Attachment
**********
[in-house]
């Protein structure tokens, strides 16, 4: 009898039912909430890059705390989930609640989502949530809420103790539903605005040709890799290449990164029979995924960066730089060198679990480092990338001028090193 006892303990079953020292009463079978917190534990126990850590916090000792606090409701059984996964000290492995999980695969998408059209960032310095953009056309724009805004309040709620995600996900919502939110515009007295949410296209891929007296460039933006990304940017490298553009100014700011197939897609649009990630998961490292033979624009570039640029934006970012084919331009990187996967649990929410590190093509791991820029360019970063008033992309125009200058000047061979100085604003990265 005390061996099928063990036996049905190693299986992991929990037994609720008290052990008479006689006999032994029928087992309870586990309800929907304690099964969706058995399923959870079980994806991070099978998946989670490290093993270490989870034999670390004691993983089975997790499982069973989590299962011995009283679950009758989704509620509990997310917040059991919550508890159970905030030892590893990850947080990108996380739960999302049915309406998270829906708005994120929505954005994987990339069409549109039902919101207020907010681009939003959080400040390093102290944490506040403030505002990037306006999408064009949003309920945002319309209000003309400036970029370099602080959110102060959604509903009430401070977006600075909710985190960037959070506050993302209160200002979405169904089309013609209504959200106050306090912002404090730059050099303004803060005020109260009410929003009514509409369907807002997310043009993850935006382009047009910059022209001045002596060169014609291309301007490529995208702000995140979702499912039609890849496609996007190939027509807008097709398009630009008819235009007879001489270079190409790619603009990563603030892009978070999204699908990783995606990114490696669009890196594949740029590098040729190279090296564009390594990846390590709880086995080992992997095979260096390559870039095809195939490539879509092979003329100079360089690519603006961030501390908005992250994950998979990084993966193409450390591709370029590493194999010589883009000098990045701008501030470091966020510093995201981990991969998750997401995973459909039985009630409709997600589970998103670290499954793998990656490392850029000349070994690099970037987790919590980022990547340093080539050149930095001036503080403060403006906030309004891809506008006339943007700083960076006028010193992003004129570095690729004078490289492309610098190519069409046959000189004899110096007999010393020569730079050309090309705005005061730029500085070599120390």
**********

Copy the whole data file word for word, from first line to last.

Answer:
[in-house]
């Protein structure tokens, strides 16, 4: 009898039912909430890059705390989930609640989502949530809420103790539903605005040709890799290449990164029979995924960066730089060198679990480092990338001028090193 006892303990079953020292009463079978917190534990126990850590916090000792606090409701059984996964000290492995999980695969998408059209960032310095953009056309724009805004309040709620995600996900919502939110515009007295949410296209891929007296460039933006990304940017490298553009100014700011197939897609649009990630998961490292033979624009570039640029934006970012084919331009990187996967649990929410590190093509791991820029360019970063008033992309125009200058000047061979100085604003990265 005390061996099928063990036996049905190693299986992991929990037994609720008290052990008479006689006999032994029928087992309870586990309800929907304690099964969706058995399923959870079980994806991070099978998946989670490290093993270490989870034999670390004691993983089975997790499982069973989590299962011995009283679950009758989704509620509990997310917040059991919550508890159970905030030892590893990850947080990108996380739960999302049915309406998270829906708005994120929505954005994987990339069409549109039902919101207020907010681009939003959080400040390093102290944490506040403030505002990037306006999408064009949003309920945002319309209000003309400036970029370099602080959110102060959604509903009430401070977006600075909710985190960037959070506050993302209160200002979405169904089309013609209504959200106050306090912002404090730059050099303004803060005020109260009410929003009514509409369907807002997310043009993850935006382009047009910059022209001045002596060169014609291309301007490529995208702000995140979702499912039609890849496609996007190939027509807008097709398009630009008819235009007879001489270079190409790619603009990563603030892009978070999204699908990783995606990114490696669009890196594949740029590098040729190279090296564009390594990846390590709880086995080992992997095979260096390559870039095809195939490539879509092979003329100079360089690519603006961030501390908005992250994950998979990084993966193409450390591709370029590493194999010589883009000098990045701008501030470091966020510093995201981990991969998750997401995973459909039985009630409709997600589970998103670290499954793998990656490392850029000349070994690099970037987790919590980022990547340093080539050149930095001036503080403060403006906030309004891809506008006339943007700083960076006028010193992003004129570095690729004078490289492309610098190519069409046959000189004899110096007999010393020569730079050309090309705005005061730029500085070599120390």